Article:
CONTRIBUTED BY QUENTIN RICHARDSON
Planning The Trip
Before I make the firm decision on a trip, I do research on it to make sure that (1), I can afford it, (2) it’s easily accessible in the allotted amount of time and (3) it will be worth it. Once those three conditions are satisfied, I begin making the basic arrangements.
Unfortunately, given that I do not read or speak Japanese, communication becomes increasingly difficult the farther I am away from the bases. I rely heavily on my local friends to relay the necessary information I need to send or receive.
So with Kumejima, I first looked into the websites listed below. Some sites are completely in kanji and others that are in English only give pieces of information (the exception being the English guide). What I did was group all related articles into PDFs and looked for matching information. Things I wanted to arrange first were transportation costs (i.e. ferry versus flying, renting a car versus bringing your own… etc), Lodging Options and Sightseeing/Attractions. Since all the sites had most things I needed to be explained in common, I was able to estimate the entire trip’s cost and begin making reservations.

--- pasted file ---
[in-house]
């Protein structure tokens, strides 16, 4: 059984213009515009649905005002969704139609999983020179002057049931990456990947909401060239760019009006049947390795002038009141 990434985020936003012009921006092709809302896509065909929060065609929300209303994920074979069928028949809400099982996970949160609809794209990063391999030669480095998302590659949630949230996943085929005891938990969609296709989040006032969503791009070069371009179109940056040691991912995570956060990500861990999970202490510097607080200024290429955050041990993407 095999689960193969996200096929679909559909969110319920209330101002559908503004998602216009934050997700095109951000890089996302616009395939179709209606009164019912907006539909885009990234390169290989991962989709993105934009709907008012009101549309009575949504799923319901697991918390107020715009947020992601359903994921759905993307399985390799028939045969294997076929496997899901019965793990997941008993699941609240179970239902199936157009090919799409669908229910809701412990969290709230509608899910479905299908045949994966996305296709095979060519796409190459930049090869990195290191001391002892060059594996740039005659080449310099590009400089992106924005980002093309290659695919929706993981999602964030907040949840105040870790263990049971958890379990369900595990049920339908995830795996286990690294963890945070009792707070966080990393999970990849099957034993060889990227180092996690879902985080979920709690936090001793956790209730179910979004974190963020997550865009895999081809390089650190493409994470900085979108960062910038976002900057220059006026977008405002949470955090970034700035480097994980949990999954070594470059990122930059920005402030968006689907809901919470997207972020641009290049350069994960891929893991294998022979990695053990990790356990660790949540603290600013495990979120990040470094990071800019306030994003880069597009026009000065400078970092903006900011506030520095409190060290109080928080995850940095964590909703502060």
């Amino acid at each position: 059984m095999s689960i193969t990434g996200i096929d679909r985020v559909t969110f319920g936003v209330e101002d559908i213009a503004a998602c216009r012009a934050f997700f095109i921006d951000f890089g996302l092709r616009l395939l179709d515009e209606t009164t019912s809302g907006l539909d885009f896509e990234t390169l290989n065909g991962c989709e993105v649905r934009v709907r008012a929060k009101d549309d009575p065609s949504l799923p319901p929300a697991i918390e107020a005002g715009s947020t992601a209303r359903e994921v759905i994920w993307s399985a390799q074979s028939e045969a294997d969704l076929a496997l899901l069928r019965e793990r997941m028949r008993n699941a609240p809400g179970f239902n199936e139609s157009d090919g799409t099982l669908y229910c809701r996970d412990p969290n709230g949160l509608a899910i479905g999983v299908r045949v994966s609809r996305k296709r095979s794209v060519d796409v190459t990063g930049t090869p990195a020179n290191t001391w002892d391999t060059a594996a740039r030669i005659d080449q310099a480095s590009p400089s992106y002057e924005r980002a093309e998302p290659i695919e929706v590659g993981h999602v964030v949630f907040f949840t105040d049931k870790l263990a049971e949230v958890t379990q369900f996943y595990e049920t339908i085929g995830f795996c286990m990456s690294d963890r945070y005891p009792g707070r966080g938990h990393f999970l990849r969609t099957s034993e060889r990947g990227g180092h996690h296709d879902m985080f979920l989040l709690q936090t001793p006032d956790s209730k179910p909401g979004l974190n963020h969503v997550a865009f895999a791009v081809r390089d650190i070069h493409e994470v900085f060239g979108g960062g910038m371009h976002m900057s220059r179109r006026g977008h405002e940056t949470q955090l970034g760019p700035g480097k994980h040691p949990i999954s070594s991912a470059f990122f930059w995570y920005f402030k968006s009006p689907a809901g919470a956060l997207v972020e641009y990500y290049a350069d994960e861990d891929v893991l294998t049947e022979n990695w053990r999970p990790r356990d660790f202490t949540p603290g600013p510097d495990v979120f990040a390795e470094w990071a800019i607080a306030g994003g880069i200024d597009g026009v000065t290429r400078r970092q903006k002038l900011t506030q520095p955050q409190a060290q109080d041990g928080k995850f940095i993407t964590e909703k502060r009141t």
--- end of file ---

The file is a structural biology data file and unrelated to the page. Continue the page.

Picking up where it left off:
My decisions from what was just explained led to me the following breakdown:
Call around for room/call Ferry and reserve space for my car (checking availability)
Take my car on the ferry versus renting (cheaper/easier to carry more luggage/easier to travel around the island)
Stay in a minshuku/dorm-style hotel since I’m traveling alone and won’t need a room except for sleeping/showering (60% cheaper)
Stay close to Eef Beach (area caters to tourists)
Make a list of things I wanted to do/see and have the directions
Making reservations was extremely easy once I knew who to call. Again, with the help of local friends, I was able to confirm everything and set times for when to leave Tomari Port and return 2 days later. But… BE FLEXIBLE! Expect the unexpected,
because things, both good and bad, do happen. I had a plan, it didn’t happen EXACTLY how I planned it… but in the end I had a very exciting trip.